Religion and metaphysics

There are two aspects about religion that I think need consideration in ArM:

  1. Just what is/are the religious/metaphysical facts in mythic europe.
  2. What is reasonable for magi to believe regarding the former.

I was reading the intro to RoP: divine and I was taken aback. If I understand it correctly it asserts the following.

P1. No one religion is literally true within mythic europe.
P2. there is infact a god in mythic euorpe
P3. each of the abrahamic faiths has its own respective dominions. (I am not sure if magi that found themselves in India would encounter an hindu dominion.. but I think they would considering how I read RoP divine.)

Given P1-P3 it is unclear if "god" is anthropomorphic, a magic man in the sky that has a will and an intellect, that wants us to do things and has goals, etc. etc. Or, if the divine is Aristotles unmoved mover that merely is the final cause of all things and sits in a perpetual state of self awareness (a kind of deism). Or, if the divine is non-anthropomorhic and is something like Spinoza's nature ( a kind of pantheism).

If "god" (in mythic europe of course) was anthropomorphic (had a will and an intellect) then it is unclear how you could have mutliple dominions for the various religions. The problem I am getting at, and which I am having a bit of trouble articulating is as follows.

Each of the abrahamic faiths not only disagree about what are the facts (e.g., was jesus god made flesh? are the sacraments necessary to attain salvation?), but they also disagree about important normative content regarding how you ought to live, what constitutes the good, the just etc.

Being a holy person, what is required to be holy, differs according to religion. Should we really believe that there is a perfect being that has different standards of good conduct. "If your a muslim then this is what sin is and if you are jew then this is what sin is, etc.?" Doesnt that amount to a fickle and/or inconsistent god, soemthing theologians would find apalling?

Another point that I dont want to unpack too much here is that the notion of an anthropomorphic god has a lot of philosophical problems that theologians have never gotten around to resolving. Which is why many philosophers and theologians often producing a non-personal deistic account of the divine.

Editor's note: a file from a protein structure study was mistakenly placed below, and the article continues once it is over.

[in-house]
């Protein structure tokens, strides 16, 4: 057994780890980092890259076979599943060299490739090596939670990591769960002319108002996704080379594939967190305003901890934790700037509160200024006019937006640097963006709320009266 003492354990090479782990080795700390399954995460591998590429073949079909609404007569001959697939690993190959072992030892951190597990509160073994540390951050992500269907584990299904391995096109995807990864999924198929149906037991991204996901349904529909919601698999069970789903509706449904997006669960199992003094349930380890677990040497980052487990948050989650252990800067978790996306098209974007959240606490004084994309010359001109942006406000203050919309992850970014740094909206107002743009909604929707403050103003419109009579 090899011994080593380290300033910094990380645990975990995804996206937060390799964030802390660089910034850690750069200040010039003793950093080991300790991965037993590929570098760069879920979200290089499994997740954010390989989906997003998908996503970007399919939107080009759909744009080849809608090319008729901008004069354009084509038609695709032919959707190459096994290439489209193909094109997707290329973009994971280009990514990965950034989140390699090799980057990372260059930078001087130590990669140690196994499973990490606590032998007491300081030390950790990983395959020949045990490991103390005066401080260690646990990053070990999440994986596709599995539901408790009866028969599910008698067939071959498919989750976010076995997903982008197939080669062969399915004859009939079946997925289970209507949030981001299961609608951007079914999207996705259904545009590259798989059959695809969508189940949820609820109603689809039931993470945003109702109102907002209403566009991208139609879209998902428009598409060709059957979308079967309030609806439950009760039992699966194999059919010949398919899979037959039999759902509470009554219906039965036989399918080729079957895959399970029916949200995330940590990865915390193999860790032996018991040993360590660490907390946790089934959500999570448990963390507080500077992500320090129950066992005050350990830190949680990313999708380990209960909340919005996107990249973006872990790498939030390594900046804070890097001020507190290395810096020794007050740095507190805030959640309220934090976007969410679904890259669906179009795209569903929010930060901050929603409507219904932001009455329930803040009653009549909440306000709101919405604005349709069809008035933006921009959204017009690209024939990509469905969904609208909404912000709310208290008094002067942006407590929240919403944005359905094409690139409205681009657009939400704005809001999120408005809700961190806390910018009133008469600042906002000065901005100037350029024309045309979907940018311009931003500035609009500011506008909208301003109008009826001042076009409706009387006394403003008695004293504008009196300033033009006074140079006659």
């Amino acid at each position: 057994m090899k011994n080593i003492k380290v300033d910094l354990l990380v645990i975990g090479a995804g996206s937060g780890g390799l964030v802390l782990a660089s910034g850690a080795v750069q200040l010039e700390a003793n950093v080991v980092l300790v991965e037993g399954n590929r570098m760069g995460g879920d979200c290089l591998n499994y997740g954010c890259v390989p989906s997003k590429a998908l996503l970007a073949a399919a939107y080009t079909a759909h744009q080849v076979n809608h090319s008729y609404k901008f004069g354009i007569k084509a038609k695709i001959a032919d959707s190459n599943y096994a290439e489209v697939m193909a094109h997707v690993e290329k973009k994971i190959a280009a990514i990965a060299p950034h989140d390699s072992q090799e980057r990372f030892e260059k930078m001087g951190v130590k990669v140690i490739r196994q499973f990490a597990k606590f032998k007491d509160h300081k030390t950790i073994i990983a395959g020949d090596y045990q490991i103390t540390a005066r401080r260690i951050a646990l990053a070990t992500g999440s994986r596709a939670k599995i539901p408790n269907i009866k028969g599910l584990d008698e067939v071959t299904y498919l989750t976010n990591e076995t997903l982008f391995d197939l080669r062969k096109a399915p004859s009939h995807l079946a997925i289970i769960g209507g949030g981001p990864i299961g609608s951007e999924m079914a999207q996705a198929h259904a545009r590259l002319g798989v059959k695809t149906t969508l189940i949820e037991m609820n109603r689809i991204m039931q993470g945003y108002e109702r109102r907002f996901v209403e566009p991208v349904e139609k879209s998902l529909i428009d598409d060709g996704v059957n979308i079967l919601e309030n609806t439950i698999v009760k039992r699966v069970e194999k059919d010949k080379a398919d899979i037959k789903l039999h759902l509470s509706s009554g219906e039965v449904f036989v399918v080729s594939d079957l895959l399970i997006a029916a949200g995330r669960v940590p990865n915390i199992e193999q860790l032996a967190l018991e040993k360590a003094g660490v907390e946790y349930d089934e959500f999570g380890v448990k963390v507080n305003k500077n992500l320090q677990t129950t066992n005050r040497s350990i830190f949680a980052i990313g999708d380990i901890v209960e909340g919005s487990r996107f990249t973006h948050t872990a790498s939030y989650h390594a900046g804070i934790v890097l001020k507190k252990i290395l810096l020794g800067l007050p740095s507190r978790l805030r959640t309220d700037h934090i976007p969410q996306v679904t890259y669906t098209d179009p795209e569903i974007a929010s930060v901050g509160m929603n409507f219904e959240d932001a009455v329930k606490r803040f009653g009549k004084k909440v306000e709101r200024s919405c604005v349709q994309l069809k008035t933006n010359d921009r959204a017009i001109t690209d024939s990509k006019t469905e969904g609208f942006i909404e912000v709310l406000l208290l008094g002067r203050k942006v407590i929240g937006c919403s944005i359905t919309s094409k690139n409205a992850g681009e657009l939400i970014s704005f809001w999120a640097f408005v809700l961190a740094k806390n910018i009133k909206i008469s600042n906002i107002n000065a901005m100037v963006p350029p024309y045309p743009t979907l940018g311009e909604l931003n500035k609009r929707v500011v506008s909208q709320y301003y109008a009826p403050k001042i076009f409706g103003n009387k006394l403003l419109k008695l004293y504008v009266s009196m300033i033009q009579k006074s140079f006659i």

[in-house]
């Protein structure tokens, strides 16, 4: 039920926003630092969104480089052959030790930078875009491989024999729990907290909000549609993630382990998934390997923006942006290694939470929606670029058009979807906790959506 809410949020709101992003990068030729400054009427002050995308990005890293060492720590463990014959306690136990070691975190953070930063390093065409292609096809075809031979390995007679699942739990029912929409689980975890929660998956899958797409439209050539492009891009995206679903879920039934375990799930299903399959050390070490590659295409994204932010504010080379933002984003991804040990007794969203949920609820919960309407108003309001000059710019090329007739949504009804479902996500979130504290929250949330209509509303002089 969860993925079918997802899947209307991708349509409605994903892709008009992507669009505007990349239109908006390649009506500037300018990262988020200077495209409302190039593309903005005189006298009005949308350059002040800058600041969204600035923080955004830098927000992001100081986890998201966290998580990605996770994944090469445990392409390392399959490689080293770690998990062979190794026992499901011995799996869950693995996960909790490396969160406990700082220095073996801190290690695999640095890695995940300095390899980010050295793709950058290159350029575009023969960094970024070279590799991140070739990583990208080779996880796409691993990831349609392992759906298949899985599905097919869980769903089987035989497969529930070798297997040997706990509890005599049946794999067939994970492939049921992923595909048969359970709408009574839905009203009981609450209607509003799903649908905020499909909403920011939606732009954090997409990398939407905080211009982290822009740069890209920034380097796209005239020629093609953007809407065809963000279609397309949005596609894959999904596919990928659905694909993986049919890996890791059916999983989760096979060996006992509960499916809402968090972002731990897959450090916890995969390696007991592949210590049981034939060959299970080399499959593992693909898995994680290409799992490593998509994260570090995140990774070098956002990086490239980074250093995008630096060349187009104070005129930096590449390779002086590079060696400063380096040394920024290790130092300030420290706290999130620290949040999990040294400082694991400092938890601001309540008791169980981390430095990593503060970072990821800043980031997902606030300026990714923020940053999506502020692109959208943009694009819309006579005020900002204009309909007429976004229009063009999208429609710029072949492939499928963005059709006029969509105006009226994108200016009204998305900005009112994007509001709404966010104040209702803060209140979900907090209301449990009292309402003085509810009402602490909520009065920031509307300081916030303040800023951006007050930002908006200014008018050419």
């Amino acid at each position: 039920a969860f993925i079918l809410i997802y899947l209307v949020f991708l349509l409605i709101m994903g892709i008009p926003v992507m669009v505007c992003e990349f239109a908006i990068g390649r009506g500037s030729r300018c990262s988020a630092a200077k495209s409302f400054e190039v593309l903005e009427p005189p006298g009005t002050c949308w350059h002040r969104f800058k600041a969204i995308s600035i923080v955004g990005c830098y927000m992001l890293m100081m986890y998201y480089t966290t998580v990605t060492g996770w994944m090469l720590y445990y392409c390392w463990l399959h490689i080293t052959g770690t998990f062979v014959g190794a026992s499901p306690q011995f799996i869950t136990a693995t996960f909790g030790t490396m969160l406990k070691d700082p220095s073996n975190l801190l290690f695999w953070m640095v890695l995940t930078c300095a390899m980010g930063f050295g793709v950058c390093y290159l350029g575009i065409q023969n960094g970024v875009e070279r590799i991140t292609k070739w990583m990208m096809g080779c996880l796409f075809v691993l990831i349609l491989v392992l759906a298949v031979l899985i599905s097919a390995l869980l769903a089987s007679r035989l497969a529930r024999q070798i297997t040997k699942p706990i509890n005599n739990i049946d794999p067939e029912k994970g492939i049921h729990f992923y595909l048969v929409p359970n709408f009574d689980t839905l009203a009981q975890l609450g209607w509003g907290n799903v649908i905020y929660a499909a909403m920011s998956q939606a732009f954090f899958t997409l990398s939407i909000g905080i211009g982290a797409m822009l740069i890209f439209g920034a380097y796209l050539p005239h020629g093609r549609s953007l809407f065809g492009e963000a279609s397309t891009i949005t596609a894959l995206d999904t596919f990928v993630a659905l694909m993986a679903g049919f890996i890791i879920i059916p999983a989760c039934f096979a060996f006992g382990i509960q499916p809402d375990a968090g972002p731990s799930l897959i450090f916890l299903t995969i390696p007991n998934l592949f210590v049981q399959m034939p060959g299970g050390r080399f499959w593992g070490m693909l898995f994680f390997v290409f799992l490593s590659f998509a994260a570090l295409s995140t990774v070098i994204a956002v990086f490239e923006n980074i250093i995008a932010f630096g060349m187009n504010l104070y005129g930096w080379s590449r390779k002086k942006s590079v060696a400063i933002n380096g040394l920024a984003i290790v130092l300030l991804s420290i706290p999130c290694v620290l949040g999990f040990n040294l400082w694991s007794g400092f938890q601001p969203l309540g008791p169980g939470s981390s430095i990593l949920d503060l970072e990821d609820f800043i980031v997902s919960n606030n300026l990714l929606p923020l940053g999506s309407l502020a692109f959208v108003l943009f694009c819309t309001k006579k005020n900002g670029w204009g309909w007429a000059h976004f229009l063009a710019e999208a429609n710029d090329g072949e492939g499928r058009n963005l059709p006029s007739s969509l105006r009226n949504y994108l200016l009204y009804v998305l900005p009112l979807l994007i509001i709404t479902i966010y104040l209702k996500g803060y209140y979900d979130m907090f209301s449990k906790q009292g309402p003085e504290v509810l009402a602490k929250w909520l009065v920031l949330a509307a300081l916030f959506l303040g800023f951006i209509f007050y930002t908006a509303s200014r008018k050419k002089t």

What I have said needs fleshing out but I will leave that for any responses from others to draw me into.

But what about magi, what should they believe?

Several things are clear:

Q1. Magi would be familar with atheistic, deistic and pantheistic philosophies from the greco-roman period.
Q2. Magi would be familiar witht he fact that there are Jewish, Christian, and muslim divine auras.
Q3. Magi would be familiar with the fact that non-christian persons have true faith (in the game mechanic sense).

From Q2-Q3 it seems that most magi would conclude that if there is a "god" then such a being does not favor any religion. that is, that no religion is literally true. And if they reached that conclusion then I dont see how most would be christians. This would be further stregthened by the fact that from Q1 magi would have a good way of accounting for Q2-Q3 by an explantion of them via deism pantheis or possibly atheism.

It just seems silly to me to think that the majority of Magi would be christian (which is what RoP divine says, if I read it correctly). Most religious magi would not be theists. They would be deists or pantheists. They would not go to mass and literally believe in church doctrine.

Other reasons why most magi would not be religious. Take the case of homosexuals. Church doctrine considers them sinners. I do know homosexuals that believe in a god. However, it seems to me that there is a tiny minority that actually believes in church doctrine. Its not a stretch to figure out why. It seems to me that magi are in a similar position. It seems unlikely that most magi would want to be a part of an organization that if it knew who they really were would have them killed and considers them tools of the devil at worst and sinners at best.

Further reasons would be that most would find it uncomfortable to expose themselves to divine auras regularly. Also, I would think there would be trouble with daily worship weakening magical auras.

Finally, from what I have read in the various HoH books, there seems to be a good amount of paganism within the order.

Now, before closing: I am NOT saying that there would be no christians or theists in the OoH. Rather I am saying that most would not be. It seems to me most would be deists or pantheists and then there would be a minority that are theists and atheists.